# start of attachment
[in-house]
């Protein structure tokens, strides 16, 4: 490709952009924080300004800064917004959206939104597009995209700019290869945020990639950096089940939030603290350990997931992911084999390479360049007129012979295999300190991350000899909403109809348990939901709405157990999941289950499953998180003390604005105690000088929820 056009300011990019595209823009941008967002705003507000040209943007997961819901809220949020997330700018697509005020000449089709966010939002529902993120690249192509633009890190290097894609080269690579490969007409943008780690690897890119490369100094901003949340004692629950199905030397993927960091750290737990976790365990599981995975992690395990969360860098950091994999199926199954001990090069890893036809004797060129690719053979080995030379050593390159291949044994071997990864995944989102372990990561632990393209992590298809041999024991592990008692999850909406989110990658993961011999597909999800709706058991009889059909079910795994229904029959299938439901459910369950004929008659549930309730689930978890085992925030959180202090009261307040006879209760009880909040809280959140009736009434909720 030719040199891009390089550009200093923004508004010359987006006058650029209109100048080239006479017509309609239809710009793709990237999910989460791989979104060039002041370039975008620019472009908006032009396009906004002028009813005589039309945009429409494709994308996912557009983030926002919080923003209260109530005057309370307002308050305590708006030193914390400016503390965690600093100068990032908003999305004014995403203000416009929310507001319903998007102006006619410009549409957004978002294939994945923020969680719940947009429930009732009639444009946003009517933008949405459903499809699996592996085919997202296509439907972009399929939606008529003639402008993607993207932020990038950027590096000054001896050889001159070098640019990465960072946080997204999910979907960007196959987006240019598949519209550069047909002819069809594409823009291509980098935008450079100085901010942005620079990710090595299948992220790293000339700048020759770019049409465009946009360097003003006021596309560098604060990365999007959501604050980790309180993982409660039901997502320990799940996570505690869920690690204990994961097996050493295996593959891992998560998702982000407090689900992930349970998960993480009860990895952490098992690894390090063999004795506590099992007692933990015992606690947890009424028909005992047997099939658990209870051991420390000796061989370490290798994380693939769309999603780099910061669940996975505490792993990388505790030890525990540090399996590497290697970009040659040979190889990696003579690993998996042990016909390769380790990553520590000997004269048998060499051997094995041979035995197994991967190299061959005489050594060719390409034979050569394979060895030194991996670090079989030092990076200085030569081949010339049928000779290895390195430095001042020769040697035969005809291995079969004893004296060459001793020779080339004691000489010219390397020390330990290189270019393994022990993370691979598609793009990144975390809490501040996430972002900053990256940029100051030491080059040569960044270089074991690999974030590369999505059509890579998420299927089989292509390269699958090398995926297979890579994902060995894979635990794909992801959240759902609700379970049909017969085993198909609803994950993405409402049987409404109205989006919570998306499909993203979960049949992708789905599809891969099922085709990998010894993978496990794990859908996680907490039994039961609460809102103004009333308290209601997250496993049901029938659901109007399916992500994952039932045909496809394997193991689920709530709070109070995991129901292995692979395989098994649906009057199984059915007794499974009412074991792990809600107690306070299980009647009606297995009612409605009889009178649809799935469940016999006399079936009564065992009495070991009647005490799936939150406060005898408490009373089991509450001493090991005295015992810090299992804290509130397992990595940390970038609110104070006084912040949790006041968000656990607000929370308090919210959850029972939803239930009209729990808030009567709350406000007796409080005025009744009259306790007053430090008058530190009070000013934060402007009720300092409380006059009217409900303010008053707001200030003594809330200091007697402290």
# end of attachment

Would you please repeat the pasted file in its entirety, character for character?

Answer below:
[in-house]
């Protein structure tokens, strides 16, 4: 490709952009924080300004800064917004959206939104597009995209700019290869945020990639950096089940939030603290350990997931992911084999390479360049007129012979295999300190991350000899909403109809348990939901709405157990999941289950499953998180003390604005105690000088929820 056009300011990019595209823009941008967002705003507000040209943007997961819901809220949020997330700018697509005020000449089709966010939002529902993120690249192509633009890190290097894609080269690579490969007409943008780690690897890119490369100094901003949340004692629950199905030397993927960091750290737990976790365990599981995975992690395990969360860098950091994999199926199954001990090069890893036809004797060129690719053979080995030379050593390159291949044994071997990864995944989102372990990561632990393209992590298809041999024991592990008692999850909406989110990658993961011999597909999800709706058991009889059909079910795994229904029959299938439901459910369950004929008659549930309730689930978890085992925030959180202090009261307040006879209760009880909040809280959140009736009434909720 030719040199891009390089550009200093923004508004010359987006006058650029209109100048080239006479017509309609239809710009793709990237999910989460791989979104060039002041370039975008620019472009908006032009396009906004002028009813005589039309945009429409494709994308996912557009983030926002919080923003209260109530005057309370307002308050305590708006030193914390400016503390965690600093100068990032908003999305004014995403203000416009929310507001319903998007102006006619410009549409957004978002294939994945923020969680719940947009429930009732009639444009946003009517933008949405459903499809699996592996085919997202296509439907972009399929939606008529003639402008993607993207932020990038950027590096000054001896050889001159070098640019990465960072946080997204999910979907960007196959987006240019598949519209550069047909002819069809594409823009291509980098935008450079100085901010942005620079990710090595299948992220790293000339700048020759770019049409465009946009360097003003006021596309560098604060990365999007959501604050980790309180993982409660039901997502320990799940996570505690869920690690204990994961097996050493295996593959891992998560998702982000407090689900992930349970998960993480009860990895952490098992690894390090063999004795506590099992007692933990015992606690947890009424028909005992047997099939658990209870051991420390000796061989370490290798994380693939769309999603780099910061669940996975505490792993990388505790030890525990540090399996590497290697970009040659040979190889990696003579690993998996042990016909390769380790990553520590000997004269048998060499051997094995041979035995197994991967190299061959005489050594060719390409034979050569394979060895030194991996670090079989030092990076200085030569081949010339049928000779290895390195430095001042020769040697035969005809291995079969004893004296060459001793020779080339004691000489010219390397020390330990290189270019393994022990993370691979598609793009990144975390809490501040996430972002900053990256940029100051030491080059040569960044270089074991690999974030590369999505059509890579998420299927089989292509390269699958090398995926297979890579994902060995894979635990794909992801959240759902609700379970049909017969085993198909609803994950993405409402049987409404109205989006919570998306499909993203979960049949992708789905599809891969099922085709990998010894993978496990794990859908996680907490039994039961609460809102103004009333308290209601997250496993049901029938659901109007399916992500994952039932045909496809394997193991689920709530709070109070995991129901292995692979395989098994649906009057199984059915007794499974009412074991792990809600107690306070299980009647009606297995009612409605009889009178649809799935469940016999006399079936009564065992009495070991009647005490799936939150406060005898408490009373089991509450001493090991005295015992810090299992804290509130397992990595940390970038609110104070006084912040949790006041968000656990607000929370308090919210959850029972939803239930009209729990808030009567709350406000007796409080005025009744009259306790007053430090008058530190009070000013934060402007009720300092409380006059009217409900303010008053707001200030003594809330200091007697402290």